"The ship combat is a bit awkward to deal with in terms of camera and movement, but everything else about it feels bang on….at the very least, the ship combat that is in there right now is a great starting point for STO to grow from. Land combat is the black sheep, but why wouldn’t it be since it is Star Trek and we don’t see land combat that often in that universe….it’s all about the pew-pew in space."and
"Technically speaking, the game needs some work. Keep in mind, that it is open beta…the FIRST day of open beta…so I expected the usual gremlins to pop in and say hi. Lag, disconnects, stutter-like gameplay, unfinished content. We’ve been through this song and dance before and we will again. Some are making conclusions based on this and again, we’ve seen that kind of behavior from gamers before too….but I’m thinking they will wish they stuck with the awkwardness at the end of the day."I've read other comments along similar lines, saying "Admittedly STO sucks for the first 10 levels, but it gets better after level 12 (or some say 20)". Not having played STO past level 12 or 20, and not being in the possession of a functioning crystal ball, I can't say how Star Trek Online will turn out in the long run. Maybe in half a year all the technical problems will be gone, and people will be extremely happy with Star Trek Online. Or maybe not.
From the point of view of both a reviewer and a potential customer, I would still say that *even if* Star Trek Online would improve a lot in the coming months, and play much more interesting in the higher levels, that sort of design / business decision has serious flaws. For the review I simply didn't have the opportunity to play much more than I did, as I only got into the closed beta late as a Fileplanet subscriber. And then of course you want to publish something when the NDA drops, not 3 months later when maybe there are less bugs and the game improved, but nobody wants to read a review of the game any more. I checked various blogs, and game sites, and the reviews on several of them were obviously based on even less play time than mine.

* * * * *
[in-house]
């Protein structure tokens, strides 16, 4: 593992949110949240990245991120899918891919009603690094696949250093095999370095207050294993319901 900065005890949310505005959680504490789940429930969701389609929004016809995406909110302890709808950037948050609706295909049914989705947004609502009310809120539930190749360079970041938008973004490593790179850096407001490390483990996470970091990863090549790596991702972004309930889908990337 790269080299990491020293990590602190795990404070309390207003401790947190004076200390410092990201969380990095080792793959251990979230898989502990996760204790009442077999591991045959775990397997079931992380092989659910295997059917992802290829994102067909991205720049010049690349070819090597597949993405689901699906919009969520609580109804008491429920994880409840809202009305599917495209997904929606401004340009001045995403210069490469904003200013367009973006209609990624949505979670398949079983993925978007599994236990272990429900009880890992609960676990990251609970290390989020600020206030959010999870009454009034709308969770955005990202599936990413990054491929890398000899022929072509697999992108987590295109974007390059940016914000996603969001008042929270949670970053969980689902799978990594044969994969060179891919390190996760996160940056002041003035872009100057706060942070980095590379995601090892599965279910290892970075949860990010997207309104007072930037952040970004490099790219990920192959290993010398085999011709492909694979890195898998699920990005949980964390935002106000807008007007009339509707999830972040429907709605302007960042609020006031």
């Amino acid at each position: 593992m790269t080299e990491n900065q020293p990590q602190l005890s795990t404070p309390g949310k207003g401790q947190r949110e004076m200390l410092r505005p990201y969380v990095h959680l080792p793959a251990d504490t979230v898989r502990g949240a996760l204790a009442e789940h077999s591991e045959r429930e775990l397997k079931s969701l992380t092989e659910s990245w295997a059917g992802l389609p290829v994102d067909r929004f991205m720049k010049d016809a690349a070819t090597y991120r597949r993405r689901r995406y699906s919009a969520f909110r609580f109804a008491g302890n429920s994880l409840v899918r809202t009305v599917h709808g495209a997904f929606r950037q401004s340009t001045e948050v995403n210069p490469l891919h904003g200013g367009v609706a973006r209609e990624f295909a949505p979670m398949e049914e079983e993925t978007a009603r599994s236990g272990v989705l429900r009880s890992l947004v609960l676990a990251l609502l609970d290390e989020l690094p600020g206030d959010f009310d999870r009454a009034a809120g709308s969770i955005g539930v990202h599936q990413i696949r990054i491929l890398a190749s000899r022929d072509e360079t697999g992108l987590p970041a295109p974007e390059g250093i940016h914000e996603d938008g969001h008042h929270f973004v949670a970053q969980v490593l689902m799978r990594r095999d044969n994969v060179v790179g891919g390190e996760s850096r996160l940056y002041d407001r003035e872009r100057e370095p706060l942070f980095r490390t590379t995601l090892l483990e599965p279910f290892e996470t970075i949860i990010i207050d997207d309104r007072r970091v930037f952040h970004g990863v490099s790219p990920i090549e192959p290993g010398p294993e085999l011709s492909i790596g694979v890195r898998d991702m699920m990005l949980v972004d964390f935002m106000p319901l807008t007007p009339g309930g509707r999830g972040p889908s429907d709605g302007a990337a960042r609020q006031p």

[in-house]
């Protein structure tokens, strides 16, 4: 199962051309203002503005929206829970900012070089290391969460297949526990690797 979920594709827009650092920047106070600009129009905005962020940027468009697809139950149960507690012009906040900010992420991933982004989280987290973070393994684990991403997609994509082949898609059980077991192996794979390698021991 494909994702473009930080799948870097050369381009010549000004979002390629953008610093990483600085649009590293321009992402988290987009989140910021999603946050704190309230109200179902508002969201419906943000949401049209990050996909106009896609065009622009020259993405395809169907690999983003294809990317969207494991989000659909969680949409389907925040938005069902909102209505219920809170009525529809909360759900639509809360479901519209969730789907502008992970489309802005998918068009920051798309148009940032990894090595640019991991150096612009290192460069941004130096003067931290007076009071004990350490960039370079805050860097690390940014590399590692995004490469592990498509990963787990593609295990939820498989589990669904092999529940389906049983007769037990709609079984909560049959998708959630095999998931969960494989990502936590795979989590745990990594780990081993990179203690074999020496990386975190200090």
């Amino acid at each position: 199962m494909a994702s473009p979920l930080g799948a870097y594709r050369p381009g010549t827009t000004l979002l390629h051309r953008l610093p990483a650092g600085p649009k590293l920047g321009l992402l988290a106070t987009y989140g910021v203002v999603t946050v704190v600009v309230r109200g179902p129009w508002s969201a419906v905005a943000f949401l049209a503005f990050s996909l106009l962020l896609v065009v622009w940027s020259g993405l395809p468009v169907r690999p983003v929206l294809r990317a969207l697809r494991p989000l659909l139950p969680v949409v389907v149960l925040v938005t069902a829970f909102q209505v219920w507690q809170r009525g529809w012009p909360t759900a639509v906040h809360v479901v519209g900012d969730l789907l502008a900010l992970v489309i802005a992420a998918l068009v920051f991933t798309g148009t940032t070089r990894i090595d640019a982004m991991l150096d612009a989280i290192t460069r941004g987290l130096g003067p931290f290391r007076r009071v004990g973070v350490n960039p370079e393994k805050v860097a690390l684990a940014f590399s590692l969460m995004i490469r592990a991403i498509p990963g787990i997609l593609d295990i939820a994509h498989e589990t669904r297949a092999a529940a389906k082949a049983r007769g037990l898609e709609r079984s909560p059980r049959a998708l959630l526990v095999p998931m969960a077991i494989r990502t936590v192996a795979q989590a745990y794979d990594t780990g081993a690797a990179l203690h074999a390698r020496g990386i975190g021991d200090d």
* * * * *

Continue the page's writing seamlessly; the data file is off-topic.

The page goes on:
But it isn't just reviewers with real or imaginary publishing deadlines. The majority of players reacts in exactly the same way: Test the game in the open beta, or buy it and play the first free month, then unsubscribe if the game didn't live up to whatever you hoped it would be. A "the first 10 levels suck" design, and a release date prior to "when it's ready" are creating a barrier to entry that a lot of potential customers won't get past. If I had absolutely nothing else to play, I might stick with a flawed game and hope it improves over time. But the number of games to choose from is still growing at a fast pace, so chances are that a game which makes a bad first impression won't get the opportunity to make a better one later.
Of course that is somewhat superficial, and by not testing every game long enough I might have missed some really good ones. For example I hated the original tutorial of Fallen Earth in the beta so much that I never gave the game a real chance, but lots of bloggers report it is in fact a good game (and apparently they even redid the tutorial completely). But as long as I'm having fun with whatever else I'm playing at the moment, me having missed a game is the loss of the game developer, not my loss. Thus I think that the MMORPG industry really has to think their business and design practices over, and make a bigger effort to create games that are fun from the first minute you log on, and run reasonably well. The "it's just the beta" excuse isn't really working well in the open beta three weeks before release. You'll only end up with bad reviews and cancelled preorders, which are going to hurt the game for a long time.